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Asia: world’s warehouse of organs

Today, illegal organ trafficking accounts for as much as 10 per cent of all transplants worldwide, according to WHO. HT Research Team finds out.

delhi Updated: Jan 26, 2008 01:31 IST
HT Research Team

Today, illegal organ trafficking accounts for as much as 10 per cent of all transplants worldwide, according to the World Health Organisation.

Organ Watch, a Berkeley-based NGO tracking the global traffic in human organs, says trafficking is not just limited to smuggling kidneys but involves illegally procuring and transporting other vital organs and tissues such as heart, intestines, eyes, lungs, liver and pancreas.

And while most countries are grappling with this illegal trade, Asia — that has in the last two decades come to corner a large share of this flourishing black market — is earning the dubious distinction of being the world’s warehouse of illegal organs. Promising quick, easy and cheap procurement of life-saving organs to foreigners who see it as their last hope, the region witnesses billions of dollars changing hands every month among iniquitous brokers, desperate patients, poverty-stricken donors and dishonest doctors.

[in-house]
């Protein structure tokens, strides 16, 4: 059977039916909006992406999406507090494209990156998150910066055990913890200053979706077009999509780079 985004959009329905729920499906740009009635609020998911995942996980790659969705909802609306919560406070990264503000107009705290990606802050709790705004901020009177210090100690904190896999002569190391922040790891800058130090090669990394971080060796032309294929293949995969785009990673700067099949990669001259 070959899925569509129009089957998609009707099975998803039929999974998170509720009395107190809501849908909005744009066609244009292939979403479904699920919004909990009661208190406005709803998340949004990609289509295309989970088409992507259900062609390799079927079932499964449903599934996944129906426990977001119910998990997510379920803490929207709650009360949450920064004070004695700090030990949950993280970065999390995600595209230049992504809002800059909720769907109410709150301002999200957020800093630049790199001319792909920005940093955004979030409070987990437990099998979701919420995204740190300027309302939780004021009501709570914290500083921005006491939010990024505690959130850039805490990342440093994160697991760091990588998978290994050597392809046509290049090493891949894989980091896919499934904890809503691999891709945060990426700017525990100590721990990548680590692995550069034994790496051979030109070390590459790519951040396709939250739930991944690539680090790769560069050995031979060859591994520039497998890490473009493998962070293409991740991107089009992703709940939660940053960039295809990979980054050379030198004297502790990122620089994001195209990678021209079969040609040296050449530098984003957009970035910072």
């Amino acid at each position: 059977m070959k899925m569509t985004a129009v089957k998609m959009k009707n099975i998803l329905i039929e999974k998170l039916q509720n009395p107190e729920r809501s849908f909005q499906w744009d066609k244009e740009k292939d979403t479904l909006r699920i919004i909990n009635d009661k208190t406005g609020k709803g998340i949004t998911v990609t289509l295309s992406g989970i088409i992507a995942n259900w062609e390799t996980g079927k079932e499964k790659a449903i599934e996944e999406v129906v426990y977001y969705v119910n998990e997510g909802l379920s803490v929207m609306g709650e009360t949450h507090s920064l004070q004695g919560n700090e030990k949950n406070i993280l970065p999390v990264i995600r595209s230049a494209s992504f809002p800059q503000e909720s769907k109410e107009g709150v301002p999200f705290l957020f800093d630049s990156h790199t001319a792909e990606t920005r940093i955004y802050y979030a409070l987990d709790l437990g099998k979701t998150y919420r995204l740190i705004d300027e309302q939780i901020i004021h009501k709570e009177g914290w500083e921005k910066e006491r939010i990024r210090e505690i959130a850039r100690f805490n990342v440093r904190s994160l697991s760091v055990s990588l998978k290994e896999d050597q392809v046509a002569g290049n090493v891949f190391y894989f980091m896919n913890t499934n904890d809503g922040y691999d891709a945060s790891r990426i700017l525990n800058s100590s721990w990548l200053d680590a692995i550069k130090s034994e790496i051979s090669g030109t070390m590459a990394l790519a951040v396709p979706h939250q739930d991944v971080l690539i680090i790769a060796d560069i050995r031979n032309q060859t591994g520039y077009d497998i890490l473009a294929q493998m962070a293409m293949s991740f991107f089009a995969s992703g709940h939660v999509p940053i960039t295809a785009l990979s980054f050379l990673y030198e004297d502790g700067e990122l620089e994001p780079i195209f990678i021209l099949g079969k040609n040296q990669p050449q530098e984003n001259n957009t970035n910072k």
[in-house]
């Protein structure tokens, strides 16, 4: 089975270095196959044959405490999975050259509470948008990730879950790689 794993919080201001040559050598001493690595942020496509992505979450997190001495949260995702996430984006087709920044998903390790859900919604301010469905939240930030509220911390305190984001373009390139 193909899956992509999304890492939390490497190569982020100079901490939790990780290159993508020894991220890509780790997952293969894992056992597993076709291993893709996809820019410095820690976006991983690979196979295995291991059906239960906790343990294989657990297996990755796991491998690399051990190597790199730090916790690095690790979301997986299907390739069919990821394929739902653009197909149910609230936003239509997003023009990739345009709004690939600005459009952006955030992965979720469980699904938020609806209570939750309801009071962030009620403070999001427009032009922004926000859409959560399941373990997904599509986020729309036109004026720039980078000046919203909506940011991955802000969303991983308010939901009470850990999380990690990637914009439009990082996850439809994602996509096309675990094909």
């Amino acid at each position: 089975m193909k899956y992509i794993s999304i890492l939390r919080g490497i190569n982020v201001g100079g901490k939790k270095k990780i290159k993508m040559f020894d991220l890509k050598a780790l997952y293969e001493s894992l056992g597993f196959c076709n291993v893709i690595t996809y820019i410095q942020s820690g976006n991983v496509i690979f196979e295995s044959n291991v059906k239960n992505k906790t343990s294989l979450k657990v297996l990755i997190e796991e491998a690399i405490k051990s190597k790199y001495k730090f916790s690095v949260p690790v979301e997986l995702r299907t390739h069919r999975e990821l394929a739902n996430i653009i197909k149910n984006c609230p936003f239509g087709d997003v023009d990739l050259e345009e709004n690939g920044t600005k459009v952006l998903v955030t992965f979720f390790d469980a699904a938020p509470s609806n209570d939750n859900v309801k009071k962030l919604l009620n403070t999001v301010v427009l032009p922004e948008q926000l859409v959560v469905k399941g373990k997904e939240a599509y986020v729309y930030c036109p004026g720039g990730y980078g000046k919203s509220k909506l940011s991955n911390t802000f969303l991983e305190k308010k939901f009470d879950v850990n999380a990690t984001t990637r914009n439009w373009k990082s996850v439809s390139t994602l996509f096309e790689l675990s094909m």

In fact, 90 per cent of the donors in the region come from below the poverty line and 90 per cent of these donors agree to donate only to ease their financial troubles. Apart from India, China, Bangladesh, Nepal and Pakistan are among those countries where maximum illegal sale of human organs happen.

Till 2006, China was the top host country for transplants. However, recently tightened regulations may change this. In July 2006, China banned the sale of human organs. In 2007, it restricted organ transplants for foreigners in order to give priority to sick Chinese. However, the country continues to be criticised for taking organs from executed prisoners. In the absence of less developed medical facilities and the presence of a porous Indo-Nepal border, many Nepalese people come to India to score a better deal for their kidney or liver.

Pakistan is considered the world’s second biggest centre for the organ trade, as it has no legal framework on transplantation, except a draft law passed in February 2007 that allows organ donations from the dead. According to WHO estimates, up to 1,500 “transplant tourists” have visited Pakistan in recent years. And in 2005, desperation drove a 26-year-old Bangladeshi mother take out a classified ad in a local newspaper, offering to sell one of her eyes.

The WHO issued guidelines in 1991 to avoid the coercion or exploitation of all organ donors. While 192 countries endorsed them, these guidelines are not binding and as a result, most of its recommendations have gone ignored.